The wounded beast, of course, offers the most interesting problem to the lion hunter. If it sees the hunter, it is likely to charge him at once. If hit while making off, however, it is more apt to take cover. Then one must summon all his good sense and nerve to get it out. No rules can be given for this; nor am I trying to write a text book for lion hunters. Any good lion hunter knows a lot more about it than I do. But always a man must keep in mind three things: that a lion can hide in cover so short that it seems to the novice as though a jack-rabbit would find scant concealment there; that he charges like lightning, and that he can spring about fifteen feet. This spring, coming unexpectedly from an unseen beast, is about impossible to avoid. Sheer luck may land a fatal shot; but even then the lion will probably do his damage before he dies. The rush from a short distance a good quick shot ought to be able to cope with.
Therefore the wise hunter assures himself of at least twenty feet-preferably more-of neutral zone all about him. No matter how long it takes, he determines absolutely that the lion is not within that distance. The rest is alertness and quickness.
As I have said, the amount of cover necessary to conceal a lion is astonishingly small. He can flatten himself out surprisingly; and his tawny colour blends so well with the brown grasses that he is practically invisible. A practised man does not, of course, look for lions at all. He is after unusual small patches, especially the black ear tips or the black of the mane. Once guessed at, it is interesting to see how quickly the hitherto unsuspected animal sketches itself out in the cover.
I should, before passing on to another aspect of the matter, mention the dangerous poisons carried by the lion's claws. Often men have died from the most trivial surface wounds. The grooves of the claws carry putrefying meat from the kills. Every sensible man in a lion country carries a small syringe, and either permanganate or carbolic. And those mild little remedies he uses full strength!
The great and overwhelming advantage is of course with the hunter. He possesses as deadly a weapon: and that weapon will kill at a distance. This is proper, I think. There are more lions than hunters; and, from our point of view, the man is more important than the beast. The game is not too hazardous. By that I mean that, barring sheer accident, a man is sure to come out all right provided he does accurately the right thing. In other words, it is a dangerous game of skill, but it does not possess the blind danger of a forest in a hurricane, say. Furthermore, it is a game that no man need play unless he wants to. In the lion country he may go about his business-daytime business-as though he were home at the farm.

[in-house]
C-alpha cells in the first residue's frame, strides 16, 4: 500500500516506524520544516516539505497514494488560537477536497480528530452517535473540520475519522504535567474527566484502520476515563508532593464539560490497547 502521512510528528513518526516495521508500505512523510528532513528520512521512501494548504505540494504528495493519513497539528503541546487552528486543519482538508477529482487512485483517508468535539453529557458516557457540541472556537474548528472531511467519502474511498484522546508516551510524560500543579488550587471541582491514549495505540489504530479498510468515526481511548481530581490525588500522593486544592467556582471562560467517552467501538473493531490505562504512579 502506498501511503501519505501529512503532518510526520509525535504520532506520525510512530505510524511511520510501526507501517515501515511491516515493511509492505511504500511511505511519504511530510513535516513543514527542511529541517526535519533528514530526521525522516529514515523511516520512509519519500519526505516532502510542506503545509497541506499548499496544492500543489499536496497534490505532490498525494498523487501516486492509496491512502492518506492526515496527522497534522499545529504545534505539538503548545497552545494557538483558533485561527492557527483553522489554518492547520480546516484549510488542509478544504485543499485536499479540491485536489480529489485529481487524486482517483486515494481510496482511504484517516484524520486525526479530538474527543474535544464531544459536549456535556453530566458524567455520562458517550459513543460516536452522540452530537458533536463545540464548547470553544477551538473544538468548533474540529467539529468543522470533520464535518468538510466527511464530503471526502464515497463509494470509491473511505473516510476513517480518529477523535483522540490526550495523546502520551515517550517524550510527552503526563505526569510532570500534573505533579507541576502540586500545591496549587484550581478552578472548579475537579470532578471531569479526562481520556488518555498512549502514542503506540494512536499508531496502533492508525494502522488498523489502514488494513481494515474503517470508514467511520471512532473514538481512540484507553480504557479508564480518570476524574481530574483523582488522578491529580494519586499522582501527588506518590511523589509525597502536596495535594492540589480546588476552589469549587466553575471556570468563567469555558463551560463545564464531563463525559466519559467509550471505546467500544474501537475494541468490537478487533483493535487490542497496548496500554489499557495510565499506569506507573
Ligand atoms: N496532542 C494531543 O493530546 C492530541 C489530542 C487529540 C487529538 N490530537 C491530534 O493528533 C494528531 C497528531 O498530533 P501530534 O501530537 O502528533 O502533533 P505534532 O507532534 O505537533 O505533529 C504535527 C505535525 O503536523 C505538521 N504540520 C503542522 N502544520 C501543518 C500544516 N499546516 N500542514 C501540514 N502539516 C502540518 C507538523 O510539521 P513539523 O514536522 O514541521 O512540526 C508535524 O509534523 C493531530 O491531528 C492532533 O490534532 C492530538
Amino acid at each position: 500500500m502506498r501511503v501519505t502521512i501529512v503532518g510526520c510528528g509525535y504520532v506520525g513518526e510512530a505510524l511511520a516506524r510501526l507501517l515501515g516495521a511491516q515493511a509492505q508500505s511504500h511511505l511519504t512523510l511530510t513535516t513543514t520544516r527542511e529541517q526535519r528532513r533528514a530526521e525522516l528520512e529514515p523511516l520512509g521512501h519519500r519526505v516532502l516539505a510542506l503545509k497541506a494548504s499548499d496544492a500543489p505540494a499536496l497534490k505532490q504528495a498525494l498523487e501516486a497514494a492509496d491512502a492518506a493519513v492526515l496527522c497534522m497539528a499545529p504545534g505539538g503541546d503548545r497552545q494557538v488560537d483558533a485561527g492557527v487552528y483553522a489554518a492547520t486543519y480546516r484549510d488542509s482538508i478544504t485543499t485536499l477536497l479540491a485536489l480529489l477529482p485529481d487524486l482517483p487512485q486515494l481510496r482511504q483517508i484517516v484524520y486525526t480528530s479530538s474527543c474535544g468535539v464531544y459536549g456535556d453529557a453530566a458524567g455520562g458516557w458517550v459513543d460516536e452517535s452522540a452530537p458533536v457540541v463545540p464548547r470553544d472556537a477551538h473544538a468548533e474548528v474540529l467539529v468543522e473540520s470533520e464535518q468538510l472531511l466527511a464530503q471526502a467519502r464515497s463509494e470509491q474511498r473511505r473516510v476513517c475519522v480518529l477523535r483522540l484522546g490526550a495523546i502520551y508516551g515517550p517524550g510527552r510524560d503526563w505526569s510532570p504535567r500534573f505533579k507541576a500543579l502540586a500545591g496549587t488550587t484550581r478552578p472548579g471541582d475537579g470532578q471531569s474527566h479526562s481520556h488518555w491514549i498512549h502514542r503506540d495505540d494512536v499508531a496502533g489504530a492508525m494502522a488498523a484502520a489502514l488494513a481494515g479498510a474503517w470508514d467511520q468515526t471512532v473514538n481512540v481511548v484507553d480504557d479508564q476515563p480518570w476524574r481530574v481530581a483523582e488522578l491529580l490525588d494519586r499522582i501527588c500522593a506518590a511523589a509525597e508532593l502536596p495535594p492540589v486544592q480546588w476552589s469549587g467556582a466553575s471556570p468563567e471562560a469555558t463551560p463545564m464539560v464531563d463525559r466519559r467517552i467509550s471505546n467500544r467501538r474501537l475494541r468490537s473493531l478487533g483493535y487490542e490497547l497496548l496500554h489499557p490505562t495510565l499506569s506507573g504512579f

Such being the case, may I be pardoned for intruding one of my own small ethical ideas at this point, with the full realization that it depends upon an entirely personal point of view. As far as my own case goes, I consider it poor sportsmanship ever to refuse a lion-chance merely because the advantages are not all in my favour. After all, lion hunting is on a different plane from ordinary shooting: it is a challenge to war, a deliberate seeking for mortal combat. Is it not just a little shameful to pot old felis leo at long range, in the open, near his kill, and wherever we have him at an advantage-nine times, and then to back out because that advantage is for once not so marked? I have so often heard the phrase, "I let him (or them) alone. It was not good enough," meaning that the game looked a little risky.
Do not misunderstand. I am not advising that you bull ahead into the long grass, or that alone you open fire on a half dozen lions in easy range. Kind providence endowed you with strategy, and certainly you should never go in where there is no show for you to use your weapon effectively. But occasionally the odds will be against you and you will be called upon to take more or less of a chance. I do not think it is quite square to quit playing merely because for once your opponent has been dealt the better cards. If here are too many of them see if you cannot manoeuvre them; if the grass is long, try every means in your power to get them out. Stay with them. If finally you fail, you will at least have the satisfaction of knowing that circumstances alone have defeated you. If you do not like that sort of a game, stay out of it entirely.